Ken Dryden: In 2004, former Montreal Canadiens goaltending great Ken Dryden was a star candidate for the Liberals and easily elected in the Toronto riding of York-Centre. He was promptly made Minister of Social Development, a tailor-made cabinet post where his primary responsibility was the creation of a national daycare scheme. Unable to obtain an agreement for a national program with all the premiers, he worked out a number of deals with individual provinces. He has sent signals that not only does he favour a universal daycare program but, more alarmingly, that such childcare arrangements are superior in terms of child development compared to having a parent stay at home to raise a child or for children to be taken care of by family or close friends. In other words, he is a pro-daycare ideologue and is taking a dangerous anti-family position that he has made a centerpiece of his leadership campaign. In 2005, Dryden voted for same-sex ‘marriage’ and he is believed to support abortion although he has refused to answer the CLC questionnaire.
Scott Brison: Brison is an openly homosexual MP from Kings-Hants (Nova Scotia) who left the Progressive Conservative Party when it merged with the Canadian Alliance citing the “extreme” social conservatism of some of his new colleagues; strangely, he supported the merger but on December 10, 2003, he crossed the floor and on December 12 he was named parliamentary secretary in Paul Martin’s new government and six months later was named to cabinet. He supports same-sex ‘marriage,’ the inclusion of homosexuals under special hate crimes protections, universal daycare and embryonic stem cell research. He has publicly stated he supports abortion and even voted against M-83, a motion that would have forced the government to examine whether abortion is medically necessary. He has also stated he supports euthanasia. Many pro-family advocates are concerned that he will become a more visible advocate of the gay agenda.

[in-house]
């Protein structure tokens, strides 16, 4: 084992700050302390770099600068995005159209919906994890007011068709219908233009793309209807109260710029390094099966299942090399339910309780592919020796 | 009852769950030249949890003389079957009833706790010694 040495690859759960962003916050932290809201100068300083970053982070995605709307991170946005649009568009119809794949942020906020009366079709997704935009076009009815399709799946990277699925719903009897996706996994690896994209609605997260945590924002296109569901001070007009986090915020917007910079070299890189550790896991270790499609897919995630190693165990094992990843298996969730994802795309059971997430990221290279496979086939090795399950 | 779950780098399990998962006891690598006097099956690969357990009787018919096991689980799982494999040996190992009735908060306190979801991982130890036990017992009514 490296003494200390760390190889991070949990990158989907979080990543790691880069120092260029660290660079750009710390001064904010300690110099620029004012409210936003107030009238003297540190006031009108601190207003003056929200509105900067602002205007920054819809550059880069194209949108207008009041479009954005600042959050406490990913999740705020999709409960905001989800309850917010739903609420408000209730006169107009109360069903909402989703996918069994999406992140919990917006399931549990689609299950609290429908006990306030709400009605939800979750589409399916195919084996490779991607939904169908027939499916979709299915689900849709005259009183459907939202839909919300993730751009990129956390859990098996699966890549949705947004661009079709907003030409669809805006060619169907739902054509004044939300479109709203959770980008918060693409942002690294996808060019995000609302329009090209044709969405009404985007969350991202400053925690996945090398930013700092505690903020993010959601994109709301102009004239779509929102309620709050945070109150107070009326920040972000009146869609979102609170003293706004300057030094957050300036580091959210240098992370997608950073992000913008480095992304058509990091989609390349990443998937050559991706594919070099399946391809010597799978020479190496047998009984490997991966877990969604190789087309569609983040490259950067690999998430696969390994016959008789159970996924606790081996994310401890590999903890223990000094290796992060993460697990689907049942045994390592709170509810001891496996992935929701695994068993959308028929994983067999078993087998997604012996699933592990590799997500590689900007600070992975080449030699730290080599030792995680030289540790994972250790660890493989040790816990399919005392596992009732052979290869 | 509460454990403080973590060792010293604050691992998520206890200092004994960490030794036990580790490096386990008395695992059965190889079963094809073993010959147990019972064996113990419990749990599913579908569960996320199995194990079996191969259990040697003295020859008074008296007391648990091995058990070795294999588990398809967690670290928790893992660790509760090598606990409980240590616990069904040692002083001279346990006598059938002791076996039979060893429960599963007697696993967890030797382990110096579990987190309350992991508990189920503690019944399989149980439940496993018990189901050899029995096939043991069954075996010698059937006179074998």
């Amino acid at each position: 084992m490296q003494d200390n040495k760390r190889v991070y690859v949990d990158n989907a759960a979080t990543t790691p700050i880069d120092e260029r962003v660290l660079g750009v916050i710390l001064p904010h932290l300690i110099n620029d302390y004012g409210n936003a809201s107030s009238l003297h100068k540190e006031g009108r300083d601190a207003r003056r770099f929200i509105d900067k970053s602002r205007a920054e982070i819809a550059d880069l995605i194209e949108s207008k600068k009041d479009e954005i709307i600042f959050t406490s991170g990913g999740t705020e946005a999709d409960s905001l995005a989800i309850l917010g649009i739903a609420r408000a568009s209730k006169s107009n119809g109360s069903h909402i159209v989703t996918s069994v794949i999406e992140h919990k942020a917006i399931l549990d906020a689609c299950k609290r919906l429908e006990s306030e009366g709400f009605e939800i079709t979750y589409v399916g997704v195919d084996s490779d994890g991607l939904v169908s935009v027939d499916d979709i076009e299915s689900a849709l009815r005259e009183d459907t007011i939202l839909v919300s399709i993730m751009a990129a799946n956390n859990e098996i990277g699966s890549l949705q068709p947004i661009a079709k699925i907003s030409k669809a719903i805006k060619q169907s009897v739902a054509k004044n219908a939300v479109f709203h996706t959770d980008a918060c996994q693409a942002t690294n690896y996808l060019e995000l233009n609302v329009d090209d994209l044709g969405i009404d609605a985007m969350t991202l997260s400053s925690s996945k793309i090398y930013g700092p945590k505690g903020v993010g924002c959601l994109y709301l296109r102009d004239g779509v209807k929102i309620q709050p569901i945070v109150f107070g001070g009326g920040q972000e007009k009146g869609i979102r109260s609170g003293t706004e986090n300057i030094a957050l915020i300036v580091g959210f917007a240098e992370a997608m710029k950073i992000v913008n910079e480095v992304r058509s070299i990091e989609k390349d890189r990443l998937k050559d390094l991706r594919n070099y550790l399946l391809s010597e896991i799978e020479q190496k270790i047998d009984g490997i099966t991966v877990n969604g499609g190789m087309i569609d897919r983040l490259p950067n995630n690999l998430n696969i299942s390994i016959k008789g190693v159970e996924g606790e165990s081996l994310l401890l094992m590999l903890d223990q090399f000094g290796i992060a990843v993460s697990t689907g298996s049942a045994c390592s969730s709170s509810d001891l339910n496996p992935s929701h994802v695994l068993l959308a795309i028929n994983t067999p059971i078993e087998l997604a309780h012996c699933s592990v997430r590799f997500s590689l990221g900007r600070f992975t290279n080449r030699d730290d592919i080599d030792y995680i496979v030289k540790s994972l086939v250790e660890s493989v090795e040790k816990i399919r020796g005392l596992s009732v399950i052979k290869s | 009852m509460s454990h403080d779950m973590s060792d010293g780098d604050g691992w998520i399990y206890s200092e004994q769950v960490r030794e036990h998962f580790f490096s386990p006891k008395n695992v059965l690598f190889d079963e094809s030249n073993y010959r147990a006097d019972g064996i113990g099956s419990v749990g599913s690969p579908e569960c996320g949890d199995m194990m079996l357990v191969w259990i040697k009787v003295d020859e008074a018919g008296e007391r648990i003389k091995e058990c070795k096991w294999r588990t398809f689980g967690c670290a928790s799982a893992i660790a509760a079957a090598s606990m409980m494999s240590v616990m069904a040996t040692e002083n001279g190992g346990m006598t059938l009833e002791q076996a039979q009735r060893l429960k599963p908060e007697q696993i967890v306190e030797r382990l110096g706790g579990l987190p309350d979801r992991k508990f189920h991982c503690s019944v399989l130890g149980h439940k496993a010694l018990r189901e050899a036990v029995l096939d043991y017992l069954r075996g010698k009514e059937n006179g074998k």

Stephan Dion: The MP from Saint-Laurent-Cartierville, Dion is the only candidate from Quebec. He has never responded to a CLC questionnaire but supported the Liberal government’s bills legalizing embryonic stem cell research and same-sex ‘marriage’ and seems to support the Martin-Dryden universal daycare initiative.
Martha Hall Findlay: Considered a fringe candidate, the Toronto lawyer lost as a Liberal candidate against Belinda Stronach when the millionairess ran as a Conservative in Newmarket-Aurora in 2004. Hall Findlay refused to answer the CLC questionnaire in 2004 but sent a letter stating that she was pro-abortion. Hall Findlay was slated to be the Liberal candidate in the last election but was pushed aside when Stronach crossed the floor and joined Martin’s cabinet.